A National Opera Company for the Twenty-First Century

In 2004, Congress designated the company the Washington National Opera “to reflect the company’s solid reputation in the United States,” and in 2011, the Kennedy Center officially took over the Opera, securing its position on the capital’s cultural landscape.Phillips-Matz, Washington National Opera, 57. The designation and the oversight of the Kennedy Center has afforded the company national prominence that has enabled it to augment the company’s long-standing traditions. During Domingo’s tenure, the Washington National Opera introduced several educational and outreach initiatives, including the Domingo-Cafritz Young Artist Program, a resident-training program for artists on the verge of international careers, and summer camps to introduce opera to young musicians.“Domingo-Cafritz Young Artist Program,” Washington National Opera: The Kennedy Center, accessed July 18, 2018, The Washington National Opera also hosts open rehearsals that welcome local public schools and introduces opera to a broader audience through its popular Opera in the Outfield.“Opera in the Outfield,” Washington National Opera: The Kennedy Center, accessed July 18, 2018, The American Opera Initiative, founded in 2012 “to stimulate, enrich, and ensure the future of contemporary American opera,” is reminiscent of Paul Callaway’s tradition of producing contemporary and sometimes avant-garde works.“American Opera Initiative,” Washington National Opera: The Kennedy Center, accessed July 18, 2018,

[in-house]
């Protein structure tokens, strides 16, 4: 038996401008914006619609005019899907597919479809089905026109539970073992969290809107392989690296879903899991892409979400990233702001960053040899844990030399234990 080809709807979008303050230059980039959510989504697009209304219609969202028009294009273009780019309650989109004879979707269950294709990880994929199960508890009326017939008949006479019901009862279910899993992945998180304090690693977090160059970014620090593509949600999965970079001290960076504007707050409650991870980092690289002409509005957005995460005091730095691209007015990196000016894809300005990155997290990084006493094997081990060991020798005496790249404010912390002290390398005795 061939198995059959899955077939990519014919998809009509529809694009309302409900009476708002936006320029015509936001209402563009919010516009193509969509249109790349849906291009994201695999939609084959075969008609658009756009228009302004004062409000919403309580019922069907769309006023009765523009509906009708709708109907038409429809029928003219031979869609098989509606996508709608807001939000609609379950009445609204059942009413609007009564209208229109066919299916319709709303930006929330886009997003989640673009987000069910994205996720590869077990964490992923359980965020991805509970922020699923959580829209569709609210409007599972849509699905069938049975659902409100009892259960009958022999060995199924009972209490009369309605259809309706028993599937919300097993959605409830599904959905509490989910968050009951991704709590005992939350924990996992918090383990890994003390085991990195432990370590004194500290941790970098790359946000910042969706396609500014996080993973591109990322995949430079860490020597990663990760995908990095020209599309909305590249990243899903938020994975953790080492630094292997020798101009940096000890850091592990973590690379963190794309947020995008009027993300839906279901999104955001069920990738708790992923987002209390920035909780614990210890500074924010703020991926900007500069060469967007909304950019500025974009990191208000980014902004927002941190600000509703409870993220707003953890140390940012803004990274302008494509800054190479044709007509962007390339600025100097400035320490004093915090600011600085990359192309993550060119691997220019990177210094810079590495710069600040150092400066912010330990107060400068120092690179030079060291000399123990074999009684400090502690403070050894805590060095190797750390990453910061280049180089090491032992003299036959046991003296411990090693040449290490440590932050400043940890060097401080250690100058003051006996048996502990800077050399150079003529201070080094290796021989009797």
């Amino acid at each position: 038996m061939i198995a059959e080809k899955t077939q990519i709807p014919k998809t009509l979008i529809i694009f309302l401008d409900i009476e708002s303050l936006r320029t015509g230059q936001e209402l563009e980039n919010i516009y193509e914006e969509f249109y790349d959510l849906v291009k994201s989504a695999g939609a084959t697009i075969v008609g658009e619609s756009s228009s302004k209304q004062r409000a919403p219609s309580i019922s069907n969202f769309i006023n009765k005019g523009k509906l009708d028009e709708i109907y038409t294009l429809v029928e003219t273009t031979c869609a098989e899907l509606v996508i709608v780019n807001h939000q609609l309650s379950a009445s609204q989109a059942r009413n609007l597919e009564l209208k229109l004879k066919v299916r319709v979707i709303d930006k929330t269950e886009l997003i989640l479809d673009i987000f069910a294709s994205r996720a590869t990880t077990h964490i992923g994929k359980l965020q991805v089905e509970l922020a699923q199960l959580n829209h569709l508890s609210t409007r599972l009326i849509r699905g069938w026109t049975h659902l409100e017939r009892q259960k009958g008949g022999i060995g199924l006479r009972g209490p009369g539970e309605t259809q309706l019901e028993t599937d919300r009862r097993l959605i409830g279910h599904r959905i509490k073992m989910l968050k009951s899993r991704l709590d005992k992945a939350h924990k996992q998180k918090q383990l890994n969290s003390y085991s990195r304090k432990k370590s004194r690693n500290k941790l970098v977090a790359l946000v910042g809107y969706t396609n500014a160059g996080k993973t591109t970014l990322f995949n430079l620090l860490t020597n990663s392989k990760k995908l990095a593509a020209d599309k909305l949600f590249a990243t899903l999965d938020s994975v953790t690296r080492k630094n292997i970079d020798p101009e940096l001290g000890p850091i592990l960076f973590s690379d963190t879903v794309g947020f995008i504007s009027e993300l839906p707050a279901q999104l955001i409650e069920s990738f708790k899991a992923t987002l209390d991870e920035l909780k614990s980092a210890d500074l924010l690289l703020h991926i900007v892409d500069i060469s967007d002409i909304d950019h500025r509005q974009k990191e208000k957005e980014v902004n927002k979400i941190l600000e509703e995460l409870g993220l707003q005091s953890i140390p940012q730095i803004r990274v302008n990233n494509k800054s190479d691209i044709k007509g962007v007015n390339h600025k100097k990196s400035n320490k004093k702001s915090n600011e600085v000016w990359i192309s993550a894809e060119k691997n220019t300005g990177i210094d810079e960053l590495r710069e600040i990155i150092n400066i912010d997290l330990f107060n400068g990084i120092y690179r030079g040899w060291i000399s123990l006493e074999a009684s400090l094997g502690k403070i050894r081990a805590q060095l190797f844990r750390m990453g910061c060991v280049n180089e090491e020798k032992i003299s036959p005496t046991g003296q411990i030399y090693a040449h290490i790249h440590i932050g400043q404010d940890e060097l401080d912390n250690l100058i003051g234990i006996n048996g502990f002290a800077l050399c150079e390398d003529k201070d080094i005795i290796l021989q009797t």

Profile by May Wang, 2018 summer intern